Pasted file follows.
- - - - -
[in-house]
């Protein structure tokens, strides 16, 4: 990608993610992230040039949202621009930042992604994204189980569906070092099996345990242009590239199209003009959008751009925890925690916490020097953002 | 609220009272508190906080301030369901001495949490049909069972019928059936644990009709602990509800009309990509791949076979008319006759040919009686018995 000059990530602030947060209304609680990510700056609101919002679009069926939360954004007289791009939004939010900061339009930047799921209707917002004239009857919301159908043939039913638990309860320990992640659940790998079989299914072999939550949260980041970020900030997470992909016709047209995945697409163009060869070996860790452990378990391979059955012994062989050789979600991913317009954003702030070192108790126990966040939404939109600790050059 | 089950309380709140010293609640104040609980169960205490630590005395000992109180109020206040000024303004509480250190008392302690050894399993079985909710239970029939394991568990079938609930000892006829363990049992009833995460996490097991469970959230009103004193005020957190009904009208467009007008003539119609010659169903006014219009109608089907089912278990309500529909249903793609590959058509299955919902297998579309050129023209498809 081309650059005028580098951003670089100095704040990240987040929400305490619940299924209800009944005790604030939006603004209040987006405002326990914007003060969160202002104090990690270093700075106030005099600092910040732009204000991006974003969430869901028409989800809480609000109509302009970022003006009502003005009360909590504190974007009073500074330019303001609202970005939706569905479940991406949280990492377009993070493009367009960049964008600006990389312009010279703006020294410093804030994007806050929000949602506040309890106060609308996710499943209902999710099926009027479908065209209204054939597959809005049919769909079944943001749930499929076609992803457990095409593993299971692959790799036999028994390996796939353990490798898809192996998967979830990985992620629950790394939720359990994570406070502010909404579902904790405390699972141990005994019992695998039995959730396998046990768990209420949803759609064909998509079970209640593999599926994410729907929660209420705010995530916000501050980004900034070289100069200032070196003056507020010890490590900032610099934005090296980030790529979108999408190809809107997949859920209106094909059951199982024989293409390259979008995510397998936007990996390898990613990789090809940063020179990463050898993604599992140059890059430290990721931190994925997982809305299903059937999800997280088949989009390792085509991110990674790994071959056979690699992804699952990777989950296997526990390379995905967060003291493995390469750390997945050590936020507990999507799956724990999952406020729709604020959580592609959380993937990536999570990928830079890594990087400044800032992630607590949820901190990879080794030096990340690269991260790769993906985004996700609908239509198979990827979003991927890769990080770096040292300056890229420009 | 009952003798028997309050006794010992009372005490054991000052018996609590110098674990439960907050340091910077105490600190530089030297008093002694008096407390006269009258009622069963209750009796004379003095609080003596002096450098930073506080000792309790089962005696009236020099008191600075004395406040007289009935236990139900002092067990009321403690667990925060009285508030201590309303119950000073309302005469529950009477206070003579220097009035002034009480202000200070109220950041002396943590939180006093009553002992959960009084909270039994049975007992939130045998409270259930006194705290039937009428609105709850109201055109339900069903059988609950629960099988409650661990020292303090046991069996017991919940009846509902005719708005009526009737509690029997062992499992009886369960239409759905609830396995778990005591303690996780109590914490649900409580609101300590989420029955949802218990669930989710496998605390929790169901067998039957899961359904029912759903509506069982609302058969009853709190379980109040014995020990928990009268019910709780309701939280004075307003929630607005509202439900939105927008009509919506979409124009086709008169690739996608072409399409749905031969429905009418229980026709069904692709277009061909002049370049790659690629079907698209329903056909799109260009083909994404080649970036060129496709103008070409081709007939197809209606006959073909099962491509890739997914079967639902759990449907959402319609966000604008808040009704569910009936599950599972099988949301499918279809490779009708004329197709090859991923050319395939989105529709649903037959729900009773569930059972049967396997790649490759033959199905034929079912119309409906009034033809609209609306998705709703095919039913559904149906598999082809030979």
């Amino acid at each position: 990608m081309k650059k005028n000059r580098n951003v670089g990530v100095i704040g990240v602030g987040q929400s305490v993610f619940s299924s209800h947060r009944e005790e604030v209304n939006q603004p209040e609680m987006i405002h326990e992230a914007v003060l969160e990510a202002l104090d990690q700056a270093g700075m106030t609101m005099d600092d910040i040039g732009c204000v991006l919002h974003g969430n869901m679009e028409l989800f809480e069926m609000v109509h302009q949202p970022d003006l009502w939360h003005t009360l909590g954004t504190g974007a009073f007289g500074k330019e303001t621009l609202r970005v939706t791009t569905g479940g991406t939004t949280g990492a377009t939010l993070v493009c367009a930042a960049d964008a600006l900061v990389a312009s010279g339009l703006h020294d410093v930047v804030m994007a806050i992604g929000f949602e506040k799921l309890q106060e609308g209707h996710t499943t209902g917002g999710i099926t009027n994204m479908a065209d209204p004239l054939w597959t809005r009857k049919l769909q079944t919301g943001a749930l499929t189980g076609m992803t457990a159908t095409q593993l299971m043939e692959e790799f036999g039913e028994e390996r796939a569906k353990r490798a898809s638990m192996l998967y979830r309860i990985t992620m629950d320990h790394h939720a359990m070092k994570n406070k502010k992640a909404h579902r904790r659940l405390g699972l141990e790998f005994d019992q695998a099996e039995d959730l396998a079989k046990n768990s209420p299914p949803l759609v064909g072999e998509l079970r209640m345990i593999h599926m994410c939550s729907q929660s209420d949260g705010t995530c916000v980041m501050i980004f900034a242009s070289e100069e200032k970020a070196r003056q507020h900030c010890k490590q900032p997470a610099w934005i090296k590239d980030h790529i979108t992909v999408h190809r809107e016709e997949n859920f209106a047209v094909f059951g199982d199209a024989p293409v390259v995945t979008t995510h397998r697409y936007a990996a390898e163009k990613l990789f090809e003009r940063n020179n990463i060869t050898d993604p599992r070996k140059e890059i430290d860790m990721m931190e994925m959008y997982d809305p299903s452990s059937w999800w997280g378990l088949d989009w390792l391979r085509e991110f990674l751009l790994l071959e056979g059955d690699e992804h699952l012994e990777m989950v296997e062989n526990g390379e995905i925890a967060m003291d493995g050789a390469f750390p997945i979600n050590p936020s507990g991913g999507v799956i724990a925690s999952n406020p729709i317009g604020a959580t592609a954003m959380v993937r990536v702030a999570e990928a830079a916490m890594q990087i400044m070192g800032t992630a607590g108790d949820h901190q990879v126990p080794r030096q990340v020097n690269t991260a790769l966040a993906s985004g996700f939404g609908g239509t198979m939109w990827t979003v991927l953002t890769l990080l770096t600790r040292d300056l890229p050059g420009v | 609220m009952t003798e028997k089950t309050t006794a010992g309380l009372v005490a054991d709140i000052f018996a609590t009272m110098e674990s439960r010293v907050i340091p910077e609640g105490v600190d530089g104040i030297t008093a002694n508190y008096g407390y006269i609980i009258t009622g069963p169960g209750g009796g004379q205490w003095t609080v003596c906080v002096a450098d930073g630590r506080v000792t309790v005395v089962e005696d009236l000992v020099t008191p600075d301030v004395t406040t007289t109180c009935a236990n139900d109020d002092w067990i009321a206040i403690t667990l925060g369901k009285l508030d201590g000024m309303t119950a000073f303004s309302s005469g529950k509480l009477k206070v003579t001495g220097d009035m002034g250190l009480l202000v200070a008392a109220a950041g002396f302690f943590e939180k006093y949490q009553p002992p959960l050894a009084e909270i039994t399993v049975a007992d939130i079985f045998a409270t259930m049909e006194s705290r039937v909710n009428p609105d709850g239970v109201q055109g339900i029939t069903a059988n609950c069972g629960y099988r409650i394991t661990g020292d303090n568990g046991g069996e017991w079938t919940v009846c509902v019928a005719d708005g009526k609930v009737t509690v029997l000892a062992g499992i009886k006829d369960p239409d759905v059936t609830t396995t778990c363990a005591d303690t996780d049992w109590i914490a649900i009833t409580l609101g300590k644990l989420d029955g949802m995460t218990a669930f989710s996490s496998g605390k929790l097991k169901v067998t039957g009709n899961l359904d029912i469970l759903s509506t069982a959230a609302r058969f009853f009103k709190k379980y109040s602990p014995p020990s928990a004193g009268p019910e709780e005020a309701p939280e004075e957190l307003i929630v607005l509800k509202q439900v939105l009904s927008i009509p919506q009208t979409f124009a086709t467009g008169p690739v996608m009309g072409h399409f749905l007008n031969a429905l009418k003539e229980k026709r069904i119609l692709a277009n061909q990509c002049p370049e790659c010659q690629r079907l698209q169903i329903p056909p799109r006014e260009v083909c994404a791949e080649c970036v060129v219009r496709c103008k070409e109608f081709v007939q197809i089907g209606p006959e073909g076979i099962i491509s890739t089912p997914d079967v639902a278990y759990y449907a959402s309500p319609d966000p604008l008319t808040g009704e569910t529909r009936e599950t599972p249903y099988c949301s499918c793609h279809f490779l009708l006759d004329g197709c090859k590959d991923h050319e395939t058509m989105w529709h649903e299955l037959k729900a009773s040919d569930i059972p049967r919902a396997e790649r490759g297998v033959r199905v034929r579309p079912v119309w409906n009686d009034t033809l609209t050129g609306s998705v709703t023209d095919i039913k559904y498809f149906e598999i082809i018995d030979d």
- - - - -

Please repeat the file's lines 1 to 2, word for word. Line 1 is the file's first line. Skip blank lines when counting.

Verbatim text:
[in-house]
């Protein structure tokens, strides 16, 4: 990608993610992230040039949202621009930042992604994204189980569906070092099996345990242009590239199209003009959008751009925890925690916490020097953002 | 609220009272508190906080301030369901001495949490049909069972019928059936644990009709602990509800009309990509791949076979008319006759040919009686018995 000059990530602030947060209304609680990510700056609101919002679009069926939360954004007289791009939004939010900061339009930047799921209707917002004239009857919301159908043939039913638990309860320990992640659940790998079989299914072999939550949260980041970020900030997470992909016709047209995945697409163009060869070996860790452990378990391979059955012994062989050789979600991913317009954003702030070192108790126990966040939404939109600790050059 | 089950309380709140010293609640104040609980169960205490630590005395000992109180109020206040000024303004509480250190008392302690050894399993079985909710239970029939394991568990079938609930000892006829363990049992009833995460996490097991469970959230009103004193005020957190009904009208467009007008003539119609010659169903006014219009109608089907089912278990309500529909249903793609590959058509299955919902297998579309050129023209498809 081309650059005028580098951003670089100095704040990240987040929400305490619940299924209800009944005790604030939006603004209040987006405002326990914007003060969160202002104090990690270093700075106030005099600092910040732009204000991006974003969430869901028409989800809480609000109509302009970022003006009502003005009360909590504190974007009073500074330019303001609202970005939706569905479940991406949280990492377009993070493009367009960049964008600006990389312009010279703006020294410093804030994007806050929000949602506040309890106060609308996710499943209902999710099926009027479908065209209204054939597959809005049919769909079944943001749930499929076609992803457990095409593993299971692959790799036999028994390996796939353990490798898809192996998967979830990985992620629950790394939720359990994570406070502010909404579902904790405390699972141990005994019992695998039995959730396998046990768990209420949803759609064909998509079970209640593999599926994410729907929660209420705010995530916000501050980004900034070289100069200032070196003056507020010890490590900032610099934005090296980030790529979108999408190809809107997949859920209106094909059951199982024989293409390259979008995510397998936007990996390898990613990789090809940063020179990463050898993604599992140059890059430290990721931190994925997982809305299903059937999800997280088949989009390792085509991110990674790994071959056979690699992804699952990777989950296997526990390379995905967060003291493995390469750390997945050590936020507990999507799956724990999952406020729709604020959580592609959380993937990536999570990928830079890594990087400044800032992630607590949820901190990879080794030096990340690269991260790769993906985004996700609908239509198979990827979003991927890769990080770096040292300056890229420009 | 009952003798028997309050006794010992009372005490054991000052018996609590110098674990439960907050340091910077105490600190530089030297008093002694008096407390006269009258009622069963209750009796004379003095609080003596002096450098930073506080000792309790089962005696009236020099008191600075004395406040007289009935236990139900002092067990009321403690667990925060009285508030201590309303119950000073309302005469529950009477206070003579220097009035002034009480202000200070109220950041002396943590939180006093009553002992959960009084909270039994049975007992939130045998409270259930006194705290039937009428609105709850109201055109339900069903059988609950629960099988409650661990020292303090046991069996017991919940009846509902005719708005009526009737509690029997062992499992009886369960239409759905609830396995778990005591303690996780109590914490649900409580609101300590989420029955949802218990669930989710496998605390929790169901067998039957899961359904029912759903509506069982609302058969009853709190379980109040014995020990928990009268019910709780309701939280004075307003929630607005509202439900939105927008009509919506979409124009086709008169690739996608072409399409749905031969429905009418229980026709069904692709277009061909002049370049790659690629079907698209329903056909799109260009083909994404080649970036060129496709103008070409081709007939197809209606006959073909099962491509890739997914079967639902759990449907959402319609966000604008808040009704569910009936599950599972099988949301499918279809490779009708004329197709090859991923050319395939989105529709649903037959729900009773569930059972049967396997790649490759033959199905034929079912119309409906009034033809609209609306998705709703095919039913559904149906598999082809030979």